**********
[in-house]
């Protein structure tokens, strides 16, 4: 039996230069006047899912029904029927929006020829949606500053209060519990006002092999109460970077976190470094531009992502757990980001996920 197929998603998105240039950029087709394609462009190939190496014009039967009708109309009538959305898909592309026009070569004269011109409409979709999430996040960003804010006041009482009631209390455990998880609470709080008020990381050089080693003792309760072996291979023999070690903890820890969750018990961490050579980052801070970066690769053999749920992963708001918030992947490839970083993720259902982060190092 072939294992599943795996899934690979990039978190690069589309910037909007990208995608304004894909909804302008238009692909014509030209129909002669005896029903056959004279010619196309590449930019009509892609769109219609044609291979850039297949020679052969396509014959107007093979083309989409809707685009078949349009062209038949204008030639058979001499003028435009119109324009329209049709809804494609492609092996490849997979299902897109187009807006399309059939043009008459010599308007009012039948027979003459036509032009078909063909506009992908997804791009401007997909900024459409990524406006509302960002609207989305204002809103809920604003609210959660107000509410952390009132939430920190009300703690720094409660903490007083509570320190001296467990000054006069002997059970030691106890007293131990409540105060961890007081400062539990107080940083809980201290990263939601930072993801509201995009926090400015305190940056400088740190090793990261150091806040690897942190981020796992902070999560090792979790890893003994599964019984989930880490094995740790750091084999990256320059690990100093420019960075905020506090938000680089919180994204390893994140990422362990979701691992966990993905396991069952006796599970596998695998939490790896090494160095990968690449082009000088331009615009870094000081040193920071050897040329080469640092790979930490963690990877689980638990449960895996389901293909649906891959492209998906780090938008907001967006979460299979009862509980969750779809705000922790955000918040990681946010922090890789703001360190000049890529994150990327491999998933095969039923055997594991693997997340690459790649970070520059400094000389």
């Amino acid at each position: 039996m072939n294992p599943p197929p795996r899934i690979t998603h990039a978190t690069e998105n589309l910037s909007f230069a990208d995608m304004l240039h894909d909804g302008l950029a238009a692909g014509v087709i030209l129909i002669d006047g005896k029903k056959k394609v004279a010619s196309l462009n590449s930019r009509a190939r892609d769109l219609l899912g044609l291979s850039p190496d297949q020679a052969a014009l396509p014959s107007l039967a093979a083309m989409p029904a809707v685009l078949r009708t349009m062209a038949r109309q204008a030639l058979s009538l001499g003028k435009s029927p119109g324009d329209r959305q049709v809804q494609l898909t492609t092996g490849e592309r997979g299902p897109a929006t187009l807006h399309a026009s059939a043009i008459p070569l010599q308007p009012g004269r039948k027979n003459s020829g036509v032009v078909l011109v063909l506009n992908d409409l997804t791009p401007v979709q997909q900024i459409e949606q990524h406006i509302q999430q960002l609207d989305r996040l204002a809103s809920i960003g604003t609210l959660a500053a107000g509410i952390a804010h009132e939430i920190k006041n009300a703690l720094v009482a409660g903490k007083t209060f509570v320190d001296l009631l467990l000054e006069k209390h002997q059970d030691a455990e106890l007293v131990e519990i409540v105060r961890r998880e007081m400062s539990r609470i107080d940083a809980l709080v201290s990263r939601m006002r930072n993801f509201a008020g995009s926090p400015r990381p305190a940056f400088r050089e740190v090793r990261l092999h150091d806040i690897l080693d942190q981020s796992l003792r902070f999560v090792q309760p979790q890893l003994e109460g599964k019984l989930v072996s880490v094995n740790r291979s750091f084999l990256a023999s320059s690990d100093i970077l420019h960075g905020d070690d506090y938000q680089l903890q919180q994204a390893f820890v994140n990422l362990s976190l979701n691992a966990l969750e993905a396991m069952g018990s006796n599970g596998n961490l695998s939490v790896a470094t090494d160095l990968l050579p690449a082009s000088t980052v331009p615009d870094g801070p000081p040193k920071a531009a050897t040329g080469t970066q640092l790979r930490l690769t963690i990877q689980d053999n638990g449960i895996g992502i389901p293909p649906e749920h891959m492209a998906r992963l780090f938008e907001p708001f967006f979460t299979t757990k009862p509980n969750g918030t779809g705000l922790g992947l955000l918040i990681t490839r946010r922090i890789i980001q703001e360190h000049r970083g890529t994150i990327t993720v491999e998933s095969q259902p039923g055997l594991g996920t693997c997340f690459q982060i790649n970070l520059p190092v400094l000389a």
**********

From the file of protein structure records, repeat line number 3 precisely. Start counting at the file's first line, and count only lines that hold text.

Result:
């Amino acid at each position: 039996m072939n294992p599943p197929p795996r899934i690979t998603h990039a978190t690069e998105n589309l910037s909007f230069a990208d995608m304004l240039h894909d909804g302008l950029a238009a692909g014509v087709i030209l129909i002669d006047g005896k029903k056959k394609v004279a010619s196309l462009n590449s930019r009509a190939r892609d769109l219609l899912g044609l291979s850039p190496d297949q020679a052969a014009l396509p014959s107007l039967a093979a083309m989409p029904a809707v685009l078949r009708t349009m062209a038949r109309q204008a030639l058979s009538l001499g003028k435009s029927p119109g324009d329209r959305q049709v809804q494609l898909t492609t092996g490849e592309r997979g299902p897109a929006t187009l807006h399309a026009s059939a043009i008459p070569l010599q308007p009012g004269r039948k027979n003459s020829g036509v032009v078909l011109v063909l506009n992908d409409l997804t791009p401007v979709q997909q900024i459409e949606q990524h406006i509302q999430q960002l609207d989305r996040l204002a809103s809920i960003g604003t609210l959660a500053a107000g509410i952390a804010h009132e939430i920190k006041n009300a703690l720094v009482a409660g903490k007083t209060f509570v320190d001296l009631l467990l000054e006069k209390h002997q059970d030691a455990e106890l007293v131990e519990i409540v105060r961890r998880e007081m400062s539990r609470i107080d940083a809980l709080v201290s990263r939601m006002r930072n993801f509201a008020g995009s926090p400015r990381p305190a940056f400088r050089e740190v090793r990261l092999h150091d806040i690897l080693d942190q981020s796992l003792r902070f999560v090792q309760p979790q890893l003994e109460g599964k019984l989930v072996s880490v094995n740790r291979s750091f084999l990256a023999s320059s690990d100093i970077l420019h960075g905020d070690d506090y938000q680089l903890q919180q994204a390893f820890v994140n990422l362990s976190l979701n691992a966990l969750e993905a396991m069952g018990s006796n599970g596998n961490l695998s939490v790896a470094t090494d160095l990968l050579p690449a082009s000088t980052v331009p615009d870094g801070p000081p040193k920071a531009a050897t040329g080469t970066q640092l790979r930490l690769t963690i990877q689980d053999n638990g449960i895996g992502i389901p293909p649906e749920h891959m492209a998906r992963l780090f938008e907001p708001f967006f979460t299979t757990k009862p509980n969750g918030t779809g705000l922790g992947l955000l918040i990681t490839r946010r922090i890789i980001q703001e360190h000049r970083g890529t994150i990327t993720v491999e998933s095969q259902p039923g055997l594991g996920t693997c997340f690459q982060i790649n970070l520059p190092v400094l000389a």